from DoE can be used to support process modelling for process selection [11].

In
this paper, it is shown how empirical DoE models can (i) provide
phenomenological understanding of the transport mechanism through
nanofiltration membranes for a specific solute of interest, and (ii)
successfully support the process modelling for concentration and diafiltration,
providing a methodology to select the most appropriate filtration technique for
a given separation problem. In the first part of this work, the permeation of
three model peptides, produced by Lonza (Visp, Switzerland) in
acetonitrile/water mixtures through two ceramic NF membranes (Inopor® Nano 450
and Inopor® Nano 750, both composed of TiO2/Al2O3)
is studied by DoE and the results are analysed by statistical Analysis of
Variance (ANOVA). Typical peptide mixtures are composed of peptides and salts
(as counter-ions or buffers) dissolved in solvent mixtures. Two peptides, one
with preferential solvation for acetonitrile over water (PEP1) and
the other with preferential solvation for water over acetonitrile (PEP2),
are studied under conditions largely below the isoelectric point; a third
peptide (PEP3) is studied under conditions close to its isoelectric
point. For each peptide, peptide rejection, flux and trifluoroacetic acid (TFA-H)
rejection are modelled as function of five operating parameters (peptide
concentration, %v TFA-H, pressure, cross-flow velocity, and %v
acetonitrile/water). The effects of the operating parameters and their
interactions are discussed in terms of positive or negative effects on the
responses and the role of preferential solvation and effect of salt on peptide
flux and rejection is highlighted. For the peptide under conditions close to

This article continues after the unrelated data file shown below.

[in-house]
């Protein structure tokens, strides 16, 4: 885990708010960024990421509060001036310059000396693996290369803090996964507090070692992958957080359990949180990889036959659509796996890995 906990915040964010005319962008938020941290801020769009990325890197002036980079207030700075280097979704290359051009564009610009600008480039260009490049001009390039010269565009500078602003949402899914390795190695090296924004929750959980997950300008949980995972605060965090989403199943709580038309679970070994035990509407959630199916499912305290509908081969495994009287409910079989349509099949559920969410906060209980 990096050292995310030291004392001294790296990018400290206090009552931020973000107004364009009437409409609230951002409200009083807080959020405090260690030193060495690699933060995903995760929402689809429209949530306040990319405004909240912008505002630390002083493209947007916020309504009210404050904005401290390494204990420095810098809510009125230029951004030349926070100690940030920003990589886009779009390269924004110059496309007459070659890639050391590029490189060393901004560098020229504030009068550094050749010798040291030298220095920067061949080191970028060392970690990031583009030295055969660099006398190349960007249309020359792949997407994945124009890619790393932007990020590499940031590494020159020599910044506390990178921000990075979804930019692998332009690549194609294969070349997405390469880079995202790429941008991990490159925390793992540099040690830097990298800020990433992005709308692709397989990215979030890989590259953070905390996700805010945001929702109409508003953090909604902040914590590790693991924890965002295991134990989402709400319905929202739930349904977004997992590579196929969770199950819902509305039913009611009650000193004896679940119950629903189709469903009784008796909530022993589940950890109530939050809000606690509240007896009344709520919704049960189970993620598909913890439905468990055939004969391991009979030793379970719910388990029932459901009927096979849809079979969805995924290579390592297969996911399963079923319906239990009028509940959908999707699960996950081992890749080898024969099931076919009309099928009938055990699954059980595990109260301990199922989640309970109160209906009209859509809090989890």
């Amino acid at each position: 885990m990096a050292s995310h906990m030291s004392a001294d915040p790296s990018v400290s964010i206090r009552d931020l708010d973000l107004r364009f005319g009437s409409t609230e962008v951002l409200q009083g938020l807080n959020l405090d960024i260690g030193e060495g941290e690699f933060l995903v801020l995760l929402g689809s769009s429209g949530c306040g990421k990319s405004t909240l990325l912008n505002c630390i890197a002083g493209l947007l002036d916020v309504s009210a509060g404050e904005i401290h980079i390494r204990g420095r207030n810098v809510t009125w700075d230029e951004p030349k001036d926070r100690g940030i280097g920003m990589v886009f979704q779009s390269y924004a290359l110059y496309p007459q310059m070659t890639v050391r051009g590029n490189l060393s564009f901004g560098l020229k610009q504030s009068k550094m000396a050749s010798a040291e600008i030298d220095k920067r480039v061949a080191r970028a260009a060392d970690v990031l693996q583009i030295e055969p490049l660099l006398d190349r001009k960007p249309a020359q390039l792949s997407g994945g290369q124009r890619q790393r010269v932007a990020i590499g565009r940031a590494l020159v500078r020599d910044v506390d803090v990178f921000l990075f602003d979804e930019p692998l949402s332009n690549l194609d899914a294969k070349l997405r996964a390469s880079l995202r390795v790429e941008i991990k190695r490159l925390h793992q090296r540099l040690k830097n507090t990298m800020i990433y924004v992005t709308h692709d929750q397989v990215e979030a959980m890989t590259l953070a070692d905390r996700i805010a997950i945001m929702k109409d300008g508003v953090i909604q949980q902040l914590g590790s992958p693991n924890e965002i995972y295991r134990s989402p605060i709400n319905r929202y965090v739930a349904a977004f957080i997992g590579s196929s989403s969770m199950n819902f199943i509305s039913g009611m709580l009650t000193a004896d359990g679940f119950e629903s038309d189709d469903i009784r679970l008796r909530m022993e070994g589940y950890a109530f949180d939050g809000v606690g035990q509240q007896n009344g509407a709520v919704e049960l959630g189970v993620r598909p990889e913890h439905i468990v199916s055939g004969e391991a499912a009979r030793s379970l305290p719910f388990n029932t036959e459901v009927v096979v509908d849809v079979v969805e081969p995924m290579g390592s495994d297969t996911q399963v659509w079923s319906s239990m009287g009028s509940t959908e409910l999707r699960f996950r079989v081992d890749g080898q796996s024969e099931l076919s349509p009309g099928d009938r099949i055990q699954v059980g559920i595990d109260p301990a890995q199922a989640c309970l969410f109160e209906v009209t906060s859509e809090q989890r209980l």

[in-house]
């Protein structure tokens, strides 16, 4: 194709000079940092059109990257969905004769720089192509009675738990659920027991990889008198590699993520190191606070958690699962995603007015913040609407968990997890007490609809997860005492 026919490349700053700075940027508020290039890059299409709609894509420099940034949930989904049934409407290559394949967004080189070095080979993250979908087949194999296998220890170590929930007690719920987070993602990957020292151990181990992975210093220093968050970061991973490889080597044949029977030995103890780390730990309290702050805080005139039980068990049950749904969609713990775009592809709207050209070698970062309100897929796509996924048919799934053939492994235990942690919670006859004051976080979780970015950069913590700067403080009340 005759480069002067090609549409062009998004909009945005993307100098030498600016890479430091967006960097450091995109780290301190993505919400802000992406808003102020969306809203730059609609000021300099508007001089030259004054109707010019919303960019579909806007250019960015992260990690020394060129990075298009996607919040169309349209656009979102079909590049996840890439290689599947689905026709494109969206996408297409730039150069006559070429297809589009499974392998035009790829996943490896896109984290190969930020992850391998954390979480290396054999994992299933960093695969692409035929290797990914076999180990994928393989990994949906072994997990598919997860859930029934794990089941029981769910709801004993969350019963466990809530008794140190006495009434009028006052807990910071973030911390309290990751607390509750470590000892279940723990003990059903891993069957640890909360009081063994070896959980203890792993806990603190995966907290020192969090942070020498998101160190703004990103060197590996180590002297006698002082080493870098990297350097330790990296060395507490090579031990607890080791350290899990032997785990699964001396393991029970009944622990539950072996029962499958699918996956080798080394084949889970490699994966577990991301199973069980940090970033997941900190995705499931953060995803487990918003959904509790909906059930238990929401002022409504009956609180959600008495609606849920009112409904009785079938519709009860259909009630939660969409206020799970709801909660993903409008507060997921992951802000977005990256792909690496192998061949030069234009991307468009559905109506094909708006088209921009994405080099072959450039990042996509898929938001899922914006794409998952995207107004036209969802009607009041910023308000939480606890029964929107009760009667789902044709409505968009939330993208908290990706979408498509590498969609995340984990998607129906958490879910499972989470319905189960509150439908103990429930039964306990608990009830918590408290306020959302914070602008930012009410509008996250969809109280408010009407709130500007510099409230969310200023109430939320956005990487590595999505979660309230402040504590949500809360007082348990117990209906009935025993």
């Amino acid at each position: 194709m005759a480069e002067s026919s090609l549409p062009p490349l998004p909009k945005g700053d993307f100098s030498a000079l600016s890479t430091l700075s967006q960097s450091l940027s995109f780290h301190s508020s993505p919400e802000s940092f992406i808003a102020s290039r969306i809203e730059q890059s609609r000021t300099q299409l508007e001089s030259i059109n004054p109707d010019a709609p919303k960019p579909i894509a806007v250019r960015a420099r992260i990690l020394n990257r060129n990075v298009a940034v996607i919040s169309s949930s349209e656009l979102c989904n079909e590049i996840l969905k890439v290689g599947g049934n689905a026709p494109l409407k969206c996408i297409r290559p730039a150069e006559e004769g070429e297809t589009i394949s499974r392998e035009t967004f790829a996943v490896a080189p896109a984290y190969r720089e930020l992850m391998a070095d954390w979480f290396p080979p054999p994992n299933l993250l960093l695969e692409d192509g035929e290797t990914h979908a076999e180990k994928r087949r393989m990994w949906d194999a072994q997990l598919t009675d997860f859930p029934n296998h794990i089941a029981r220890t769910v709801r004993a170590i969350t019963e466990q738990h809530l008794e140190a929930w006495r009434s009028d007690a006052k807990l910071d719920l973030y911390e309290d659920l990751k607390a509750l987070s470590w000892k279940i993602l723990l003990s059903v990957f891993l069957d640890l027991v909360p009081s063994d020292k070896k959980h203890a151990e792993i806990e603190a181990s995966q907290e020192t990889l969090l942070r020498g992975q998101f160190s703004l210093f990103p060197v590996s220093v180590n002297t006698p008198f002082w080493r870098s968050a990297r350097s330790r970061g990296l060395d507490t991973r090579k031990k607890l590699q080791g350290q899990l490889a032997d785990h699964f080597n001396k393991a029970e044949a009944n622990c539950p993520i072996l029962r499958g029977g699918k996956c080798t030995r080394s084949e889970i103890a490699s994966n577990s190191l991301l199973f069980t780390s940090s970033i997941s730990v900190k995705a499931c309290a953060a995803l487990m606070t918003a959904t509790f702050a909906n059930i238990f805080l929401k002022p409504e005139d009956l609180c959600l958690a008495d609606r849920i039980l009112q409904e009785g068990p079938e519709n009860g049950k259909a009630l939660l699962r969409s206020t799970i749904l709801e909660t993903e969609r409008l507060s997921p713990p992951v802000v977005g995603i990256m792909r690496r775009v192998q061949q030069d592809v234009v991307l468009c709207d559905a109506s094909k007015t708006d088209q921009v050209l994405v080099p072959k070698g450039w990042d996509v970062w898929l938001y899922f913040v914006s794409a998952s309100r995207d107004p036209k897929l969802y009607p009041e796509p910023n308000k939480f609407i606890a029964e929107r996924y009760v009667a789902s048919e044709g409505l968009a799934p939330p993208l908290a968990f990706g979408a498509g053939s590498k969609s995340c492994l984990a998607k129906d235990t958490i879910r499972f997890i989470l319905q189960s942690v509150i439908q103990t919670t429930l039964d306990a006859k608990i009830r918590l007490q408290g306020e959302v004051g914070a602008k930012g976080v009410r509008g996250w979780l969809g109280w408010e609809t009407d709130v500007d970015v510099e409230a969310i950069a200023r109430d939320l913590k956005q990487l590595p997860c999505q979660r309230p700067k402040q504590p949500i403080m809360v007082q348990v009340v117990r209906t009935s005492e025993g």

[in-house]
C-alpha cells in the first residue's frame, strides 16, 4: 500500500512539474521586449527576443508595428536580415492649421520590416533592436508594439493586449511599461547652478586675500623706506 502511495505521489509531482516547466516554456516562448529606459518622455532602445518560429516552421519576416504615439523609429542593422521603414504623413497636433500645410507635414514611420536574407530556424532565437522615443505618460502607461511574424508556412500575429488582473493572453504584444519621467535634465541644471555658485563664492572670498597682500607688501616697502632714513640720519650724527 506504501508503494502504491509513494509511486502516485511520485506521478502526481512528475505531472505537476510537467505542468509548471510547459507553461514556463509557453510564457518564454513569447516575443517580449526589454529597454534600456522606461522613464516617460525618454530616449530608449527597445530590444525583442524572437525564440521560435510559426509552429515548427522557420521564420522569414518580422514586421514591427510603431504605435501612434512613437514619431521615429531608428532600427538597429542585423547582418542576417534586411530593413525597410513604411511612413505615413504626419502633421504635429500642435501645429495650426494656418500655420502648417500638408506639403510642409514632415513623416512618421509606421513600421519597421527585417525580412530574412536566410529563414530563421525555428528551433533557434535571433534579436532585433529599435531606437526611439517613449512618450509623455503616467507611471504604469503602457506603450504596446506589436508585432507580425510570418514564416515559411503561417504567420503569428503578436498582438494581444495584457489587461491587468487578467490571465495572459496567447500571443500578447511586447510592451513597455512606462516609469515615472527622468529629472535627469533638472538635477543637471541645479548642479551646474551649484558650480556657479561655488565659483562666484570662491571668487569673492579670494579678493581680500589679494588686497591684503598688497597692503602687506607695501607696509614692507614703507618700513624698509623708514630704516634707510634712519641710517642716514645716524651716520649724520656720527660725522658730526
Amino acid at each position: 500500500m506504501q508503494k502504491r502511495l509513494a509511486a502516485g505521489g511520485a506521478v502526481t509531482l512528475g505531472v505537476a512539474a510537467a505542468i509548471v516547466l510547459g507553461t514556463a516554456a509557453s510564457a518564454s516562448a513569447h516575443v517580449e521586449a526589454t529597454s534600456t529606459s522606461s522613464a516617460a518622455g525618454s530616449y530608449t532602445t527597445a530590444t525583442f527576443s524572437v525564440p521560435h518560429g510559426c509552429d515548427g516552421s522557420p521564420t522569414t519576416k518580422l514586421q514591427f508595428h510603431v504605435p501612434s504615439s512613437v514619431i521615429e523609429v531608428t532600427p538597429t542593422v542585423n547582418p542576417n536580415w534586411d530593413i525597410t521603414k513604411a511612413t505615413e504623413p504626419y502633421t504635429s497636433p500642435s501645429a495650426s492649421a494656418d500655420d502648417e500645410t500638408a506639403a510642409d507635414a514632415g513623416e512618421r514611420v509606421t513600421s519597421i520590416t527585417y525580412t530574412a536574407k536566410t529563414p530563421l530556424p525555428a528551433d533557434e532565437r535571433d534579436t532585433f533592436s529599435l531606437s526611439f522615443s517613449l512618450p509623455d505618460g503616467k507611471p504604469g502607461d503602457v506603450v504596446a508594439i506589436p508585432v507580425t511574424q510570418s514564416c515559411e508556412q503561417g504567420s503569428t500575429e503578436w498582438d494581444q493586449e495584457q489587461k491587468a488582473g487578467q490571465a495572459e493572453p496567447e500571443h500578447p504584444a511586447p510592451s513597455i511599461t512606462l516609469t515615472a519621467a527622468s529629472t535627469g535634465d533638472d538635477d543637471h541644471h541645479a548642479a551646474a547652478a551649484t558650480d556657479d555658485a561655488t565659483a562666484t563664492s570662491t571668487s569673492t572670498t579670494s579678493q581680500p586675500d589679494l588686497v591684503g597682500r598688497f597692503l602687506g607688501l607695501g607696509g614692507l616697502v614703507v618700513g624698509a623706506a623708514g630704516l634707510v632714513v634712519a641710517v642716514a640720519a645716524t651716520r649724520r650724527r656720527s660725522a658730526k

its isoelectric point (PEP3), reversible formation of micelles is
observed and its effect on the permeation performance identified.

In
the second part of this work, DoE analysis is used to support process selection
for the first model peptide, PEP1. The peptide mixture exits the
preparative chromatography with a composition of 0.06 to 0.1%v TFA-H / 30%v
ACN/water; NF can be successfully used to perform concentration and
diafiltration to (i) increase the peptide concentration, (ii) reduce the
operating volumes and (iii) reach the required composition of 0.02%v TFA /
0.003%v ACN/water, before entering the lyophilization.

 

Figure 1. Downstream process (DSP) for PEP1.

 

The
best operating conditions for concentration are found by numerical optimization
of the statistical models obtained by DoE. The statistical models from DoE are
afterwards included in the mathematical framework of the diafiltration process,
to calculate the evolution of peptide, counter-ion and solvent concentrations
over time, compare constant volume vs. variable volume diafiltration modes, and
select the best process in terms of operating time and solvent consumption. Preconcentration
followed by constant volume diafiltration is compared to variable volume diafiltration,
in terms of operating time and solvent consumption. For the case study in this
work, the former strategy (i.e. preconcentration + constant volume
diafiltration) is identified as the best one.

Bibliography